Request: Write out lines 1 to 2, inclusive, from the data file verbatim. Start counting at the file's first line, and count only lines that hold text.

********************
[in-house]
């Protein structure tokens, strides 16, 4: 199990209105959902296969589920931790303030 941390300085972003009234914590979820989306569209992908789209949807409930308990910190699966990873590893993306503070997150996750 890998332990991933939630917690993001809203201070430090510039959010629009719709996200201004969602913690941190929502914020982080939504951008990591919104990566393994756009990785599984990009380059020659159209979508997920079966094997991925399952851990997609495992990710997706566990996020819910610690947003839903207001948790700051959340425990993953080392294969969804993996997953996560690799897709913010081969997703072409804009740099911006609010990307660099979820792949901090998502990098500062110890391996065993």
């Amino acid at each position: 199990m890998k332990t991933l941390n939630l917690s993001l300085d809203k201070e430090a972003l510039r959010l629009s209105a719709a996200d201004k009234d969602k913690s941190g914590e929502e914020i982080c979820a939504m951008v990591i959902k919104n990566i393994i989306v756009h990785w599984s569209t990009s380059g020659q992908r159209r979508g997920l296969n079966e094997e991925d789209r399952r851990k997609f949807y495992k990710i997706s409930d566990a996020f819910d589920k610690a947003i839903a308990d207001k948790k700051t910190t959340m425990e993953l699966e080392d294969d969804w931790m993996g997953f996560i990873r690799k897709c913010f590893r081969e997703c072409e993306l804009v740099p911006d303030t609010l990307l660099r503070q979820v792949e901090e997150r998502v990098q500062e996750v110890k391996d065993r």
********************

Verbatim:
[in-house]
């Protein structure tokens, strides 16, 4: 199990209105959902296969589920931790303030 941390300085972003009234914590979820989306569209992908789209949807409930308990910190699966990873590893993306503070997150996750 890998332990991933939630917690993001809203201070430090510039959010629009719709996200201004969602913690941190929502914020982080939504951008990591919104990566393994756009990785599984990009380059020659159209979508997920079966094997991925399952851990997609495992990710997706566990996020819910610690947003839903207001948790700051959340425990993953080392294969969804993996997953996560690799897709913010081969997703072409804009740099911006609010990307660099979820792949901090998502990098500062110890391996065993």